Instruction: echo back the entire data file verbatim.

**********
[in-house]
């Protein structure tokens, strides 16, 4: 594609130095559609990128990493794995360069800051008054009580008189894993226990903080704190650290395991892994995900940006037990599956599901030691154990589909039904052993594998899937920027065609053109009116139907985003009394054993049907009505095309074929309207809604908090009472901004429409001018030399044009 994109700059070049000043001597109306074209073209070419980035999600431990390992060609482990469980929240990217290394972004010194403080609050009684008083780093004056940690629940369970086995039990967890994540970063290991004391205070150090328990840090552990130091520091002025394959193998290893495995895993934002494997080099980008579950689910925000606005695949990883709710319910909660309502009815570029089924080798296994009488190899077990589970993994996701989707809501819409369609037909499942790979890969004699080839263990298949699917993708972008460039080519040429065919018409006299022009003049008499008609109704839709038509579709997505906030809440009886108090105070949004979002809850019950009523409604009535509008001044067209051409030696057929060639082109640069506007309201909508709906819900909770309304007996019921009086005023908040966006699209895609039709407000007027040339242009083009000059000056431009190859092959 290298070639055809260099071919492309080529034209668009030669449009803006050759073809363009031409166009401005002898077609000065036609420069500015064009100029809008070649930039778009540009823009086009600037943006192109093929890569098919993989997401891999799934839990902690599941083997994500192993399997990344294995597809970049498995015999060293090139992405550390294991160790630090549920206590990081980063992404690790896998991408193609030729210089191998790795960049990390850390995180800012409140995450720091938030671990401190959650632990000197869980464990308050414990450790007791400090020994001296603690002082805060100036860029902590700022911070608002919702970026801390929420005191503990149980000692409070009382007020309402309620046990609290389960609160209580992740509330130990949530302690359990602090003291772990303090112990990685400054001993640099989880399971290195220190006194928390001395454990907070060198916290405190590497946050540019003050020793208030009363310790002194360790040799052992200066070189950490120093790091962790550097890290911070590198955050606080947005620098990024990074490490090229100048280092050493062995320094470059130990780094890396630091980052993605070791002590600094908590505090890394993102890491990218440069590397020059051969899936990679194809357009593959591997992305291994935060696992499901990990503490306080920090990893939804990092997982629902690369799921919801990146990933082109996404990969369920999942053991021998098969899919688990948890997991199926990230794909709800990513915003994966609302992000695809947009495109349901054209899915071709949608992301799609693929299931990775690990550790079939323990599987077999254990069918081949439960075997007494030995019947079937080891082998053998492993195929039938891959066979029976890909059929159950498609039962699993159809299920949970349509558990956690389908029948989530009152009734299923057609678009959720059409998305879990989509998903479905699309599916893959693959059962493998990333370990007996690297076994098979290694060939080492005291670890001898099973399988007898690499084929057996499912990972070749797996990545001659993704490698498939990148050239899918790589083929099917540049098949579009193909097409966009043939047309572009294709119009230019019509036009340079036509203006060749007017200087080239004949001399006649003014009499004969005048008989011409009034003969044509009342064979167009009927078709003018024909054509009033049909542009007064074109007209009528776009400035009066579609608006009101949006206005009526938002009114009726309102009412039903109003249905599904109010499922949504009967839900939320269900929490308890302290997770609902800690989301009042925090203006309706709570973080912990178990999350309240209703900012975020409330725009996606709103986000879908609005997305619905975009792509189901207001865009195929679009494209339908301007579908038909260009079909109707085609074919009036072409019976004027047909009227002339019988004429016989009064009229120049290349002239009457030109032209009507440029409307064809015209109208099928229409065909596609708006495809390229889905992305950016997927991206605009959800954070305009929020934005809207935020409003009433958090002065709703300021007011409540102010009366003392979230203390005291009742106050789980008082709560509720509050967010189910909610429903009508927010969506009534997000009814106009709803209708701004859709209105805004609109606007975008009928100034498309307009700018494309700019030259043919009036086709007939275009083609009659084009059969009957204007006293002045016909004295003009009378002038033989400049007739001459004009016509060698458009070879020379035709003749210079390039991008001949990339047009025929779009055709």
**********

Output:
[in-house]
């Protein structure tokens, strides 16, 4: 594609130095559609990128990493794995360069800051008054009580008189894993226990903080704190650290395991892994995900940006037990599956599901030691154990589909039904052993594998899937920027065609053109009116139907985003009394054993049907009505095309074929309207809604908090009472901004429409001018030399044009 994109700059070049000043001597109306074209073209070419980035999600431990390992060609482990469980929240990217290394972004010194403080609050009684008083780093004056940690629940369970086995039990967890994540970063290991004391205070150090328990840090552990130091520091002025394959193998290893495995895993934002494997080099980008579950689910925000606005695949990883709710319910909660309502009815570029089924080798296994009488190899077990589970993994996701989707809501819409369609037909499942790979890969004699080839263990298949699917993708972008460039080519040429065919018409006299022009003049008499008609109704839709038509579709997505906030809440009886108090105070949004979002809850019950009523409604009535509008001044067209051409030696057929060639082109640069506007309201909508709906819900909770309304007996019921009086005023908040966006699209895609039709407000007027040339242009083009000059000056431009190859092959 290298070639055809260099071919492309080529034209668009030669449009803006050759073809363009031409166009401005002898077609000065036609420069500015064009100029809008070649930039778009540009823009086009600037943006192109093929890569098919993989997401891999799934839990902690599941083997994500192993399997990344294995597809970049498995015999060293090139992405550390294991160790630090549920206590990081980063992404690790896998991408193609030729210089191998790795960049990390850390995180800012409140995450720091938030671990401190959650632990000197869980464990308050414990450790007791400090020994001296603690002082805060100036860029902590700022911070608002919702970026801390929420005191503990149980000692409070009382007020309402309620046990609290389960609160209580992740509330130990949530302690359990602090003291772990303090112990990685400054001993640099989880399971290195220190006194928390001395454990907070060198916290405190590497946050540019003050020793208030009363310790002194360790040799052992200066070189950490120093790091962790550097890290911070590198955050606080947005620098990024990074490490090229100048280092050493062995320094470059130990780094890396630091980052993605070791002590600094908590505090890394993102890491990218440069590397020059051969899936990679194809357009593959591997992305291994935060696992499901990990503490306080920090990893939804990092997982629902690369799921919801990146990933082109996404990969369920999942053991021998098969899919688990948890997991199926990230794909709800990513915003994966609302992000695809947009495109349901054209899915071709949608992301799609693929299931990775690990550790079939323990599987077999254990069918081949439960075997007494030995019947079937080891082998053998492993195929039938891959066979029976890909059929159950498609039962699993159809299920949970349509558990956690389908029948989530009152009734299923057609678009959720059409998305879990989509998903479905699309599916893959693959059962493998990333370990007996690297076994098979290694060939080492005291670890001898099973399988007898690499084929057996499912990972070749797996990545001659993704490698498939990148050239899918790589083929099917540049098949579009193909097409966009043939047309572009294709119009230019019509036009340079036509203006060749007017200087080239004949001399006649003014009499004969005048008989011409009034003969044509009342064979167009009927078709003018024909054509009033049909542009007064074109007209009528776009400035009066579609608006009101949006206005009526938002009114009726309102009412039903109003249905599904109010499922949504009967839900939320269900929490308890302290997770609902800690989301009042925090203006309706709570973080912990178990999350309240209703900012975020409330725009996606709103986000879908609005997305619905975009792509189901207001865009195929679009494209339908301007579908038909260009079909109707085609074919009036072409019976004027047909009227002339019988004429016989009064009229120049290349002239009457030109032209009507440029409307064809015209109208099928229409065909596609708006495809390229889905992305950016997927991206605009959800954070305009929020934005809207935020409003009433958090002065709703300021007011409540102010009366003392979230203390005291009742106050789980008082709560509720509050967010189910909610429903009508927010969506009534997000009814106009709803209708701004859709209105805004609109606007975008009928100034498309307009700018494309700019030259043919009036086709007939275009083609009659084009059969009957204007006293002045016909004295003009009378002038033989400049007739001459004009016509060698458009070879020379035709003749210079390039991008001949990339047009025929779009055709």